There are a bunch of ways to make hollandaise. The classic (Julia Child’s version) is to cook egg yolks with lemon juice first (whisking constantly), then add soft butter and whisk like mad until it’s emulsified. On the other end of the spectrum is blender hollandaise, where you put eggs yolks and lemon juice in a blender and blend, pouring in melted butter while in progress. I like the mid ground, where I get to whisk a bunch and feel it come together and get all foamy, but it remains relatively foolproof. I imagine that whisking and cooking also achieves a thicker sauce than the blender version, because you cook the eggs a bit first, other than just being heated by the melted butter.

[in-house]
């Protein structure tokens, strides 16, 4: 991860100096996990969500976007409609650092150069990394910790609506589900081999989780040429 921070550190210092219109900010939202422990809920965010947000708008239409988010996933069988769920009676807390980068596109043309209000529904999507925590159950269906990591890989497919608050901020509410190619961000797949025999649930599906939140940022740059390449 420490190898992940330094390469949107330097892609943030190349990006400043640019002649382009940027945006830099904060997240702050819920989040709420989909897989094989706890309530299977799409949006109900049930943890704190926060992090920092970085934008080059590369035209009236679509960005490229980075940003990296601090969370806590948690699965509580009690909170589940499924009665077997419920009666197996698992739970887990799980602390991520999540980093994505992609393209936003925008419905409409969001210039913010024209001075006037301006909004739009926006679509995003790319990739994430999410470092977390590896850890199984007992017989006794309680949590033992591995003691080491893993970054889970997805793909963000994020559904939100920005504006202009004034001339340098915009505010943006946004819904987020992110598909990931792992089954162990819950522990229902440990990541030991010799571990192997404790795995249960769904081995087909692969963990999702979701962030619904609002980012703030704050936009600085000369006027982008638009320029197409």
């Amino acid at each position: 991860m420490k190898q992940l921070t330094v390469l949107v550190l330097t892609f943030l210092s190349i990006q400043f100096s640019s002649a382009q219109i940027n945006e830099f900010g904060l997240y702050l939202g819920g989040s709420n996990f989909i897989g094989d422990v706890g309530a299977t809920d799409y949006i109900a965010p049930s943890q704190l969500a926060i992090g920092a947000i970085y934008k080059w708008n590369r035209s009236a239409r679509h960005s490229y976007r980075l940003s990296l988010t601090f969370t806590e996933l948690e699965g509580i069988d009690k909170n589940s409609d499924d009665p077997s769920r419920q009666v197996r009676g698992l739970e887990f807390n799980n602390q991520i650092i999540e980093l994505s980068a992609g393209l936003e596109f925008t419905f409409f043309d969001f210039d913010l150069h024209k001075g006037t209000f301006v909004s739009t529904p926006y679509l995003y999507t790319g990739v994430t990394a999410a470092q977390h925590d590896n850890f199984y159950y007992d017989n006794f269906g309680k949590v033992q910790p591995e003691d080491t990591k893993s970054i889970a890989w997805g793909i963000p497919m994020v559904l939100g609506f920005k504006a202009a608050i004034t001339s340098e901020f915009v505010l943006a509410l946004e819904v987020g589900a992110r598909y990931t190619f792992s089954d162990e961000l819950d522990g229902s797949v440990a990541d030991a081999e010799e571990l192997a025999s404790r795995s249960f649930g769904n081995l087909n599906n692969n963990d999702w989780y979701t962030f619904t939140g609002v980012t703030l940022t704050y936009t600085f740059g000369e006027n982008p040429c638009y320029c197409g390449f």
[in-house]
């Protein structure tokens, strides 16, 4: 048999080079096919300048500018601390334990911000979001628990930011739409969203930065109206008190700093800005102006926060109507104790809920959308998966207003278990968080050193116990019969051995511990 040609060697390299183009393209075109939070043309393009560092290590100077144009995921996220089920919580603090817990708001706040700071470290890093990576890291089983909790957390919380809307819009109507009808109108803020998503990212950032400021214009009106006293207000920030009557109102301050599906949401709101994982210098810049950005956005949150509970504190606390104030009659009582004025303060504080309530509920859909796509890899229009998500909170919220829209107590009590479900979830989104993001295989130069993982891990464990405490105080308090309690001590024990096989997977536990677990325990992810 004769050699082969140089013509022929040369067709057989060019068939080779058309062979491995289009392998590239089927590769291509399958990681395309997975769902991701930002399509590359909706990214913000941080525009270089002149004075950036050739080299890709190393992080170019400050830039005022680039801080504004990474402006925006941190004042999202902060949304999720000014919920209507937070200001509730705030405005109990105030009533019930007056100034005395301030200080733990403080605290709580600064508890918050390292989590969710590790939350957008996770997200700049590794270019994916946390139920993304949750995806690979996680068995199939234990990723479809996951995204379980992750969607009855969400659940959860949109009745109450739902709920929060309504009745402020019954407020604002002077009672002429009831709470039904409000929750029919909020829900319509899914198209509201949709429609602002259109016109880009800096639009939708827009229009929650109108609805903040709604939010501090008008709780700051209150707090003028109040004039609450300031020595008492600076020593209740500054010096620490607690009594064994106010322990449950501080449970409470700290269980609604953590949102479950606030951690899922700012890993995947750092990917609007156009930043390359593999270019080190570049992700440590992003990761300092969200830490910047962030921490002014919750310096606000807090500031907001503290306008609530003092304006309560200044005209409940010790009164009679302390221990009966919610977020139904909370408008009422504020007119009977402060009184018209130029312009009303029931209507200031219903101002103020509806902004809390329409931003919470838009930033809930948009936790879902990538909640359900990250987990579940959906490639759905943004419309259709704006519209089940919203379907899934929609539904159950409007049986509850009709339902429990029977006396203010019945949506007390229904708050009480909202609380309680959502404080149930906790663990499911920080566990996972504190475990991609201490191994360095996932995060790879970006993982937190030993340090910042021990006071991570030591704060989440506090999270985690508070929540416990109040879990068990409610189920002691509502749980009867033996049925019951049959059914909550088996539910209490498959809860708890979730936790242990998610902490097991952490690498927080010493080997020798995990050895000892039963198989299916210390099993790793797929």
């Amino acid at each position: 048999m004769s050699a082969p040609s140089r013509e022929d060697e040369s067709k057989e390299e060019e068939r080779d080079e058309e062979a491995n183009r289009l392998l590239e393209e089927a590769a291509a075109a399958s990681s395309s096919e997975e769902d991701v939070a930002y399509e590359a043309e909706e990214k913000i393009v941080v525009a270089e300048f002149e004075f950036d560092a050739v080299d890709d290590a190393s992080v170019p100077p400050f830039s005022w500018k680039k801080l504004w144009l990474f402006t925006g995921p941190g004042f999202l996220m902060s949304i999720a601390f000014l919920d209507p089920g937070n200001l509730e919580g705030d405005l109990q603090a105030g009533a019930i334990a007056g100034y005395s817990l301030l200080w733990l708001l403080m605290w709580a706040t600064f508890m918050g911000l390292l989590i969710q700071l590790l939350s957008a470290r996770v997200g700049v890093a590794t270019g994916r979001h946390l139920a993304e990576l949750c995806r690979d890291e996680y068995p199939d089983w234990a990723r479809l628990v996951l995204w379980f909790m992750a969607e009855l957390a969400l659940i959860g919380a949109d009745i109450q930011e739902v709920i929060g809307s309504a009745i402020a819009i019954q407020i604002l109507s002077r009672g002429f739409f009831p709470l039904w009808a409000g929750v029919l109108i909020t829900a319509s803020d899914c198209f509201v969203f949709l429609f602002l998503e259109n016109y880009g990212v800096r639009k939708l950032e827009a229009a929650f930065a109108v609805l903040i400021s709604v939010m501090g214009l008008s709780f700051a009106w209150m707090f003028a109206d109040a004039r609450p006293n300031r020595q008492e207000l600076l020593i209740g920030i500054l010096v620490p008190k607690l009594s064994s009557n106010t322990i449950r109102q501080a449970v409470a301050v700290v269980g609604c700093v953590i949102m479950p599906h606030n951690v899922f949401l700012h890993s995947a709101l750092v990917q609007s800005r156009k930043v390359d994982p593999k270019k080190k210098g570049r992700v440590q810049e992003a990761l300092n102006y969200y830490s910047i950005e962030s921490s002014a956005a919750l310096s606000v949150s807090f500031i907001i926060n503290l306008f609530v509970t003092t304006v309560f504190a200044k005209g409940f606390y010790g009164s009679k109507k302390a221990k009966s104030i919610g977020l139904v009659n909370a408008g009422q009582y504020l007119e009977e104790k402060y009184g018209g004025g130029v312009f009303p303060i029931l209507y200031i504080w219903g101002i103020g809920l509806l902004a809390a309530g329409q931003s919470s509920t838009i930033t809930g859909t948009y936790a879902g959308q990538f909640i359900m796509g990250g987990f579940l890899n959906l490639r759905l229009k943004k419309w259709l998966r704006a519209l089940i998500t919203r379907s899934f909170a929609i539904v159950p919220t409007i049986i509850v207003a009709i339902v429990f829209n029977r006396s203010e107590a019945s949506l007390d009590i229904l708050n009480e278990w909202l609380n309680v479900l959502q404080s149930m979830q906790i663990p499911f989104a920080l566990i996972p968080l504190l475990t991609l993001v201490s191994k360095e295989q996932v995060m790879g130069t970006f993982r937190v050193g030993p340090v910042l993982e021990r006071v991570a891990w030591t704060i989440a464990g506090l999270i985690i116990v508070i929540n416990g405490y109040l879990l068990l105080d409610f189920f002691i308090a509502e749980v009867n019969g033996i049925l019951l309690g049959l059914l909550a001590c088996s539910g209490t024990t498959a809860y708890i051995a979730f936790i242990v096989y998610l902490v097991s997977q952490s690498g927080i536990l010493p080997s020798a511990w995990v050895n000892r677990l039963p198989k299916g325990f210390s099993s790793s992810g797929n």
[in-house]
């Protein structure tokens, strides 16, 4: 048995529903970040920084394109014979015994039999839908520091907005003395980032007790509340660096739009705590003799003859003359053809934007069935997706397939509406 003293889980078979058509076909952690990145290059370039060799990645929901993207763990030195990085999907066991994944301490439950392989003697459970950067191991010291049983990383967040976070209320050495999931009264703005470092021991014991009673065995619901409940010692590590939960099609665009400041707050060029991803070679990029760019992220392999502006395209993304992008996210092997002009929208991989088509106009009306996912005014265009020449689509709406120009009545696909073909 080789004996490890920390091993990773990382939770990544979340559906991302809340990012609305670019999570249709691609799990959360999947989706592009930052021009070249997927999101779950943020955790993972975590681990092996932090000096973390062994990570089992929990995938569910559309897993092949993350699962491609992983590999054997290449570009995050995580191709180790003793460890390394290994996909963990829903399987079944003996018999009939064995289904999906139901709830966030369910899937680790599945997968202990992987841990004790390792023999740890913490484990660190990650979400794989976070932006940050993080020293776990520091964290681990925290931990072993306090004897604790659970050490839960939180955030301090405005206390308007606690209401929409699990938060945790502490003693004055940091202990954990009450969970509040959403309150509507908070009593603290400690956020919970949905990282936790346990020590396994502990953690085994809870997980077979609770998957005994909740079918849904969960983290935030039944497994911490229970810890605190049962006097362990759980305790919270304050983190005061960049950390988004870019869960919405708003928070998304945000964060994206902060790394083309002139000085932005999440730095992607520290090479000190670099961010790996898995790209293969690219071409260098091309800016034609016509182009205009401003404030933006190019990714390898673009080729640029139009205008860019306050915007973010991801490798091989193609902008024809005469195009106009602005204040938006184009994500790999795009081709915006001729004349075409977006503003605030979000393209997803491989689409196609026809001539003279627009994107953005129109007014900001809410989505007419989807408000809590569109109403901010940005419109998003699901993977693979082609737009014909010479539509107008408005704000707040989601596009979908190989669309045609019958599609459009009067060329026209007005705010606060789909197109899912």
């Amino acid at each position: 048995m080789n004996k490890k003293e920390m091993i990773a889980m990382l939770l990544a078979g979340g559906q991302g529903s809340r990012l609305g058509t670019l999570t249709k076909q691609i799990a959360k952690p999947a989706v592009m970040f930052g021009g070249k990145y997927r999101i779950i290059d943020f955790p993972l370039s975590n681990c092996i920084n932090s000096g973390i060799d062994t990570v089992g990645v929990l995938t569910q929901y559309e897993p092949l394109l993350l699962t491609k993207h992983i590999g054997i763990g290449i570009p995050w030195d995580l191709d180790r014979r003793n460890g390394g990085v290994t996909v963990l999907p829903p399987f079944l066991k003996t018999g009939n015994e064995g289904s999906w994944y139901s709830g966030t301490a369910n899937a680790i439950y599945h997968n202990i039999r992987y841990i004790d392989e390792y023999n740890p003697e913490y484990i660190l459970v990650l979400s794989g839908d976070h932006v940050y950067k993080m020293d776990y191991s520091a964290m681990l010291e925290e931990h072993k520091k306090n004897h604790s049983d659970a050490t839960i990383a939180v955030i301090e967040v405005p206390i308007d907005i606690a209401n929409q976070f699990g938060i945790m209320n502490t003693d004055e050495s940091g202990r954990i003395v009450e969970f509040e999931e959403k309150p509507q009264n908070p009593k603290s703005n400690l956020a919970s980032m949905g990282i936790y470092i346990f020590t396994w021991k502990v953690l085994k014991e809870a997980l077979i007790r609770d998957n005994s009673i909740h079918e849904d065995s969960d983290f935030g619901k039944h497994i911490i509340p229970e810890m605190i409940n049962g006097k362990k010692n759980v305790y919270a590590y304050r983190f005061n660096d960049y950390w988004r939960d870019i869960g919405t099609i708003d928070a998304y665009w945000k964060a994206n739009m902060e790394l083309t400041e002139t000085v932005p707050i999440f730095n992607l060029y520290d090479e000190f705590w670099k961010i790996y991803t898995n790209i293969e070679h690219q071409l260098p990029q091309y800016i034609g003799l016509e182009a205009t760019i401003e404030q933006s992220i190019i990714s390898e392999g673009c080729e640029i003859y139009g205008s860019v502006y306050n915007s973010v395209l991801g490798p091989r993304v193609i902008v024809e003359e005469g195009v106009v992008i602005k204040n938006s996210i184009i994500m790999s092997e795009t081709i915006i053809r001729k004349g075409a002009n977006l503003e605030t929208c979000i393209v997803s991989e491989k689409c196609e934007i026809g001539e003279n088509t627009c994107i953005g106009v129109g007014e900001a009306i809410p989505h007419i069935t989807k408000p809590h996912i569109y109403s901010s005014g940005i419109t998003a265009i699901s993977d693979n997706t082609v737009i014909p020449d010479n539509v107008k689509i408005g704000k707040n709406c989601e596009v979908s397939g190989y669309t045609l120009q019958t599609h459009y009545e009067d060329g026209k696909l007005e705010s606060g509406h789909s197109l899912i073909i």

whisk like mad!
Whisking like mad

If you really want to be fancy, you can clarify your butter before you begin, by melting and skimming off the foamy bits and or even straining them out. Clarified butter has more fat (you are skimming off water content and milk solids), so you can use a little less of it. I haven’t been bothered yet, but I shall have to try it just for experiment’s sake sometime.

eggs benedict prep
Ready, set (note the container for freezing egg whites!)
Eggs Florentine
Eggs
Toast, or English muffins
Spinach
Olive oil

Hollandaise sauce
3 egg yolks
1 tablespoon freshly squeezed lemon juice
1/2 cup butter, melted
Pinch cayenne
Salt

Put a pot of water on to boil for the eggs, then prep the spinach: I like mine sautéed gently (it should be soft) with a little olive oil and some garlic. Add cream if you like.